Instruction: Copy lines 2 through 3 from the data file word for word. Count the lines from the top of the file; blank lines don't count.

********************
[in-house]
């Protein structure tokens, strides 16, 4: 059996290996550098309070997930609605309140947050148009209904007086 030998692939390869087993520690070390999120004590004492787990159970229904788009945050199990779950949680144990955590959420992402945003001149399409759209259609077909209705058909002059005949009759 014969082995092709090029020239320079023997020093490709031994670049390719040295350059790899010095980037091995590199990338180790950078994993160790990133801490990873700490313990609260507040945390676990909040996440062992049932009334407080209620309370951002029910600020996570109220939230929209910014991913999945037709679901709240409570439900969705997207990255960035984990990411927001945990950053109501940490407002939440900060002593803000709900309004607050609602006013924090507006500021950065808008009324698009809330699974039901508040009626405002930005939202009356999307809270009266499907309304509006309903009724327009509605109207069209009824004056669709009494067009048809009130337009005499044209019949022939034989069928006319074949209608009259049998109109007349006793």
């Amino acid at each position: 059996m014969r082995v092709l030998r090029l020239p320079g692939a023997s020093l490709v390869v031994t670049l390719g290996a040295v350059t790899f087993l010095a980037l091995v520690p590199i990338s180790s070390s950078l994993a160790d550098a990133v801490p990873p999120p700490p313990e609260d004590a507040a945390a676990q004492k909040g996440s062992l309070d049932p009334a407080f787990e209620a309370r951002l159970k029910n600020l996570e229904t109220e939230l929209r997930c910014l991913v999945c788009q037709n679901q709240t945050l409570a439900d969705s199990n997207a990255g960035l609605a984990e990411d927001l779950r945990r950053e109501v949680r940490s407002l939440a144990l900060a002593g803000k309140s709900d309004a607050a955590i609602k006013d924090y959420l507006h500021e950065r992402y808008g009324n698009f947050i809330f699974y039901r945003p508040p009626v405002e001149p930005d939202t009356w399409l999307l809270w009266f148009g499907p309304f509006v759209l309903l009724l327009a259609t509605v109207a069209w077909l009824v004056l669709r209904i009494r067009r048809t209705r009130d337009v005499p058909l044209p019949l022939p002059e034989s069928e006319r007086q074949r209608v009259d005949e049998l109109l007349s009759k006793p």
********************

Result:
């Protein structure tokens, strides 16, 4: 059996290996550098309070997930609605309140947050148009209904007086 030998692939390869087993520690070390999120004590004492787990159970229904788009945050199990779950949680144990955590959420992402945003001149399409759209259609077909209705058909002059005949009759 014969082995092709090029020239320079023997020093490709031994670049390719040295350059790899010095980037091995590199990338180790950078994993160790990133801490990873700490313990609260507040945390676990909040996440062992049932009334407080209620309370951002029910600020996570109220939230929209910014991913999945037709679901709240409570439900969705997207990255960035984990990411927001945990950053109501940490407002939440900060002593803000709900309004607050609602006013924090507006500021950065808008009324698009809330699974039901508040009626405002930005939202009356999307809270009266499907309304509006309903009724327009509605109207069209009824004056669709009494067009048809009130337009005499044209019949022939034989069928006319074949209608009259049998109109007349006793």
């Amino acid at each position: 059996m014969r082995v092709l030998r090029l020239p320079g692939a023997s020093l490709v390869v031994t670049l390719g290996a040295v350059t790899f087993l010095a980037l091995v520690p590199i990338s180790s070390s950078l994993a160790d550098a990133v801490p990873p999120p700490p313990e609260d004590a507040a945390a676990q004492k909040g996440s062992l309070d049932p009334a407080f787990e209620a309370r951002l159970k029910n600020l996570e229904t109220e939230l929209r997930c910014l991913v999945c788009q037709n679901q709240t945050l409570a439900d969705s199990n997207a990255g960035l609605a984990e990411d927001l779950r945990r950053e109501v949680r940490s407002l939440a144990l900060a002593g803000k309140s709900d309004a607050a955590i609602k006013d924090y959420l507006h500021e950065r992402y808008g009324n698009f947050i809330f699974y039901r945003p508040p009626v405002e001149p930005d939202t009356w399409l999307l809270w009266f148009g499907p309304f509006v759209l309903l009724l327009a259609t509605v109207a069209w077909l009824v004056l669709r209904i009494r067009r048809t209705r009130d337009v005499p058909l044209p019949l022939p002059e034989s069928e006319r007086q074949r209608v009259d005949e049998l109109l007349s009759k006793p």